Government abolished Public Procurement Administration, without explanation

By repealing body for public procurement, the Government is skipping the steps in process of regulation of public procurement; it is undermining public debate on the new law, the opinion of the European Commission and the public’s right to know, contrary to the demands of European integration.

The Government’s new Decree on the organisation and manner of work of state administration abolished the Public Procurement Administration. Its tasks were delegated to the Ministry of Finance, without explanation.

In the 2019 Law on Budget, there is only a new budget program “management of public procurement system” under the Ministry of Finance, worth over 358 thousand euros. The Public Procurement Administration does not exist as a specific consumer unit.

As a general explanation for the decision to abolish certain bodies (including the Public Procurement Administration), Ministry of Public Administration stated that it was guided by “rationalisation needs with consideration of legally established criteria, due to the nature of work or small-scale load.” No further explanation was given why the formerly independent state body has been integrated  within the Ministry, while the majority of the former bodies within the ministries has been reorganised into independent administrative bodies.

However, given the recently adopted 2019 Law on Budget and job descriptions and competency of the Ministry of Finance, as they are described in the new Decree, the competent program within the Ministry will have neither less nor more job, responsibilities and competences than the Public Procurement Administration had, nor less employees, nor will consume less money.

According to the Decree , the description of the work that Ministry of Finance does in relation to public procurement corresponds to the previously described activities of the Public Procurement Administration. Also, the estimated budget of the Ministry of Finance for the public procurement program is 23 thousand euro higher than the budget of the Public Procurement Administration in the previous year. The budget for salaries is not reduced – on the contrary, it is also higher for 5,000 euro.

The total salary budget of the Ministry of Finance, compared to the 2018, has decreased only for the amount taken away from previous budget programs of administrations for games of chances and real estate, which are now independent consumer units. Therefore, even in this area, there are no budget savings.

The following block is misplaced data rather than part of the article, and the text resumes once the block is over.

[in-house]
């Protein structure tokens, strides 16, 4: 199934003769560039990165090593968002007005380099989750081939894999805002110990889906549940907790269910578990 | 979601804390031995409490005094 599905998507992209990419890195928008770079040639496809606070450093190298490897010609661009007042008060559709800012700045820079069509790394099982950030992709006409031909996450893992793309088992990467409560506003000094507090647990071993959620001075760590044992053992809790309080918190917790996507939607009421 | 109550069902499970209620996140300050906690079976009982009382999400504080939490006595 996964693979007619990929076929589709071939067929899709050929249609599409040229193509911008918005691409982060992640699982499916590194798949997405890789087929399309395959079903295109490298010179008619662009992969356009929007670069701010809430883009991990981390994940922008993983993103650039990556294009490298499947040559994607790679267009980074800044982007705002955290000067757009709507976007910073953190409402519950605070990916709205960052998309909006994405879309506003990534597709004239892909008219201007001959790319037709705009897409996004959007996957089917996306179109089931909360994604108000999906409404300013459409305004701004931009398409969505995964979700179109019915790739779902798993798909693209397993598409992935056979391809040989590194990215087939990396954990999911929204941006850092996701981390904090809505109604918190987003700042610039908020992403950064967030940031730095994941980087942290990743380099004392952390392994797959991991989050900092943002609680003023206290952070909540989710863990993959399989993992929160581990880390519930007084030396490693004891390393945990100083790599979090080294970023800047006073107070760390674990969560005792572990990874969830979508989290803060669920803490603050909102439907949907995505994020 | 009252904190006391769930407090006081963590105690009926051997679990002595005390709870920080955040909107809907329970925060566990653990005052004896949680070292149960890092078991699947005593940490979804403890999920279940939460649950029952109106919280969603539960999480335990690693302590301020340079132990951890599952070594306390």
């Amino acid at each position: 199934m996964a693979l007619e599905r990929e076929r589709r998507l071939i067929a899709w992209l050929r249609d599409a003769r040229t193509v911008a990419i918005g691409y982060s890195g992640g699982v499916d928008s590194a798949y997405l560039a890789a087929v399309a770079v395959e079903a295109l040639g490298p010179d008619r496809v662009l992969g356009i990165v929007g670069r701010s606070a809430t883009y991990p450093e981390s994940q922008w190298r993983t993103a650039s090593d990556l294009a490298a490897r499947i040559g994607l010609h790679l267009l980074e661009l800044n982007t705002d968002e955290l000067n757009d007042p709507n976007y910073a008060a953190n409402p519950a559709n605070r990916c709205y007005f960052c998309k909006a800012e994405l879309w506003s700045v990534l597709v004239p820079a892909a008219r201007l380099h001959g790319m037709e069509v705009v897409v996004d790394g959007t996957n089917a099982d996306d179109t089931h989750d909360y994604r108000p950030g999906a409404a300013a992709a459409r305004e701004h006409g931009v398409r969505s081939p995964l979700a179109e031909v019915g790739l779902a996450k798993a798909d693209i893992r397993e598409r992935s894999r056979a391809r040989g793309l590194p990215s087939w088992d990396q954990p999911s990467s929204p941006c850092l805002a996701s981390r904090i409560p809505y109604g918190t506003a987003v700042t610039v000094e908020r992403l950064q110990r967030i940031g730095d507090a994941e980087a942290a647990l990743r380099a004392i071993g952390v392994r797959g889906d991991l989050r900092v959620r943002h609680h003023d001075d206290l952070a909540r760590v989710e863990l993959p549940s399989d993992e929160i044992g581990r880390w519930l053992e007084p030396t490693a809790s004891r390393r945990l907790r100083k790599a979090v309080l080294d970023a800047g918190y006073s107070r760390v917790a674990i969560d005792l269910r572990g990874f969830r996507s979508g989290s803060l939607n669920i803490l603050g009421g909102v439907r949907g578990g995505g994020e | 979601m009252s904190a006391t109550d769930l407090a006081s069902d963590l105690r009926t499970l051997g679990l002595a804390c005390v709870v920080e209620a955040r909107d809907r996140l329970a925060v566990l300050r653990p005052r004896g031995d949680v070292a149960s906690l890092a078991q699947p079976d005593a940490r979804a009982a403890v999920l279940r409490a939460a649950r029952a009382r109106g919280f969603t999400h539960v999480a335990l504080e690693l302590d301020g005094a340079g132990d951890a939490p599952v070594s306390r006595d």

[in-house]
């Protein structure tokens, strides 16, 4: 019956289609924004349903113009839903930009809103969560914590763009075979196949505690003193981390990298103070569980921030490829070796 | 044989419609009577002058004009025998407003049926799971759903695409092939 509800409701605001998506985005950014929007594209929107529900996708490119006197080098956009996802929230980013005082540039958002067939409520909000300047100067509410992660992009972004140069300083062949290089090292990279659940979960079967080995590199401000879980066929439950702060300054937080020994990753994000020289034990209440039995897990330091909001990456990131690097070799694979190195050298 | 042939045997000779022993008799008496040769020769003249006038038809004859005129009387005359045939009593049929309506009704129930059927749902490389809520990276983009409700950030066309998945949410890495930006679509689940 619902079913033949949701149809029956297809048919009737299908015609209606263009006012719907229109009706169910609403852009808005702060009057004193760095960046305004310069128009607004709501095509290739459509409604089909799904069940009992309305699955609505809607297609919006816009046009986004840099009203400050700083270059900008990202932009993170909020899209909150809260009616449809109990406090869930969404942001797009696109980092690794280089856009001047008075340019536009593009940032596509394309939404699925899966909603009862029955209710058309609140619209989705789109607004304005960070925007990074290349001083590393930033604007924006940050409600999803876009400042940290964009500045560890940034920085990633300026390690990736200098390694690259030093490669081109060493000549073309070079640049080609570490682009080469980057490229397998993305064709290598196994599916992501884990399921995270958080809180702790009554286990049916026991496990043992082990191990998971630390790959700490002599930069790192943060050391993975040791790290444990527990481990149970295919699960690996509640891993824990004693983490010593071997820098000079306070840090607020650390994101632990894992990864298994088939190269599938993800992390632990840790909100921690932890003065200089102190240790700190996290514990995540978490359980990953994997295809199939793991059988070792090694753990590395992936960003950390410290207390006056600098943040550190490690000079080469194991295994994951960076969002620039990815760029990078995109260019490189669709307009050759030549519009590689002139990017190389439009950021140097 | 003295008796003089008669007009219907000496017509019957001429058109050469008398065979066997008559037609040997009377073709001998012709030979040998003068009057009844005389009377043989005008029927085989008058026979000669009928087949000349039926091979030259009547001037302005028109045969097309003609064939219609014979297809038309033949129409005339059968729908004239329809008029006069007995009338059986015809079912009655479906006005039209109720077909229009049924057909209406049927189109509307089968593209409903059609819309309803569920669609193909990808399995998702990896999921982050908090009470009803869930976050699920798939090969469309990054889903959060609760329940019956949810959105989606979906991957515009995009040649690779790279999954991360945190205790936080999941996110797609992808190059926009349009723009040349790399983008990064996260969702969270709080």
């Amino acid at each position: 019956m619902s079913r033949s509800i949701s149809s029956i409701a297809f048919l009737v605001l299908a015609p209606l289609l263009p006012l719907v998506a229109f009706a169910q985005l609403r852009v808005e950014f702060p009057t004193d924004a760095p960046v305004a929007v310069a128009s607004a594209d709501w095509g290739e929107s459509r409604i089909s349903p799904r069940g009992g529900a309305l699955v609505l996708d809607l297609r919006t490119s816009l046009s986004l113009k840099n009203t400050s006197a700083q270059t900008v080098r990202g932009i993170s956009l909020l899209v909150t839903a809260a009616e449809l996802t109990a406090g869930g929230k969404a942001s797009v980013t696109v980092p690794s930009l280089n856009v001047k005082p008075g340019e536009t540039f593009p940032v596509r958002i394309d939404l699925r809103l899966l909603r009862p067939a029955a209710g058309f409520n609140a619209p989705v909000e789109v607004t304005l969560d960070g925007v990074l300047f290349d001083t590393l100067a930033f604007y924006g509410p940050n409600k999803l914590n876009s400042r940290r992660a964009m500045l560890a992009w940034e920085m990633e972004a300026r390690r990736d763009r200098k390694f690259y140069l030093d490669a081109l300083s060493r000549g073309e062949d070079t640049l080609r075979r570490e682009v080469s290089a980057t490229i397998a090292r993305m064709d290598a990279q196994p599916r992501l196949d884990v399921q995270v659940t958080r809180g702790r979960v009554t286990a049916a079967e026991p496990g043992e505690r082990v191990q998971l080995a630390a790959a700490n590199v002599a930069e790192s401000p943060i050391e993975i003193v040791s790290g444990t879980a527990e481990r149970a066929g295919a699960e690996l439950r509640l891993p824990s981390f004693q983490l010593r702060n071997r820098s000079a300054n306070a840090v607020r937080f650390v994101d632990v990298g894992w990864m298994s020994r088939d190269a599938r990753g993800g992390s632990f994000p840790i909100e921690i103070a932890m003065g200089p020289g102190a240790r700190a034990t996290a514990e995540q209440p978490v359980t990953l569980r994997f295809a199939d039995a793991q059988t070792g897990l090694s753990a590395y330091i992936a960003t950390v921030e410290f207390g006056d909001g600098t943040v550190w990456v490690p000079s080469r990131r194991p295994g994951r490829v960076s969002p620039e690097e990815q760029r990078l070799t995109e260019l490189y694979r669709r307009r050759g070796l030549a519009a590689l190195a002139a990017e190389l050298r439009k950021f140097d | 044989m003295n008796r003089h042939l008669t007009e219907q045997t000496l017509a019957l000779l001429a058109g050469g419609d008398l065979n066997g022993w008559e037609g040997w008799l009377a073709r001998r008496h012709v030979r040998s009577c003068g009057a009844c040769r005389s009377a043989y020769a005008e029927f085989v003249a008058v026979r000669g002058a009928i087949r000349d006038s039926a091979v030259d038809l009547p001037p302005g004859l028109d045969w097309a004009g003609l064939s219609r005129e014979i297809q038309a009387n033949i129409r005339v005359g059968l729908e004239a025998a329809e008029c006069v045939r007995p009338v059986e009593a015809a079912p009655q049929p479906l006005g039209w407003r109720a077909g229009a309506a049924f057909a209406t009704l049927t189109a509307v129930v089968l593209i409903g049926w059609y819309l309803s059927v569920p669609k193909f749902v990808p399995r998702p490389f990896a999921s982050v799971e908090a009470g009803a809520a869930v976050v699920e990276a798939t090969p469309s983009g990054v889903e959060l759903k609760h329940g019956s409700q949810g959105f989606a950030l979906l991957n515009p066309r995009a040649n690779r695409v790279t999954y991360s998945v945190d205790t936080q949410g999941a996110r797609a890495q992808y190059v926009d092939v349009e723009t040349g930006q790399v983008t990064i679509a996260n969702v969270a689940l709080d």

The abolition of the Public Procurement Administration, therefore, will have no implications on expenditure cuts and “cheaper” public administration, nor on the optimisation process. In the Ministry of Finance, the same number of people will continue to work on public procurement tasks and the cost of their salaries will even increase.

Not only that it did not justify the abolition of the body, but the Government has not yet finalised the Proposal for the new Public Procurement Law and submitted it to the Parliament, although it was supposed to finalised it during the last year.

Draft Law on Public Procurement, which was the subject of a public debate in March and sent to the European Commission for the opinion in September, envisaged Public Procurement Administration as an independent body. Therefore, in order to be aligned with the Decree, the proposal of the new law will have to be extensively revised before submission to the Parliament.

In the past two years, the Government failed to demonstrate a clear strategy for regulating public procurement, although this is an area particularly prone to corruption. A few seemingly random and unexplained activities, such as amendments to the Law on Public Procurement in June 2017, without public debate and opinion of the European Commission, the delays in preparation of the new Law and skipping steps in the preparation process, call into question the Government’s commitment to seriously improve the area in which half a billion euro of citizens’ money is spent each year.

The Government is therefore obliged to publicly explain decisions made in the previous period and to state whether this had the approval from the European Commission. Also, when the new Public Procurement Law enters parliamentary procedure, the MPs are responsible to ask the Government why it has opted for a solution different from the one that was subject of the public debate and which was sent to the European Commission for an opinion.

With the abolition of the Public Procurement Administration, Montenegro became the only country in the region without an independent state body to monitor public procurement.

Ana Đurnić
Public Policy Researcher

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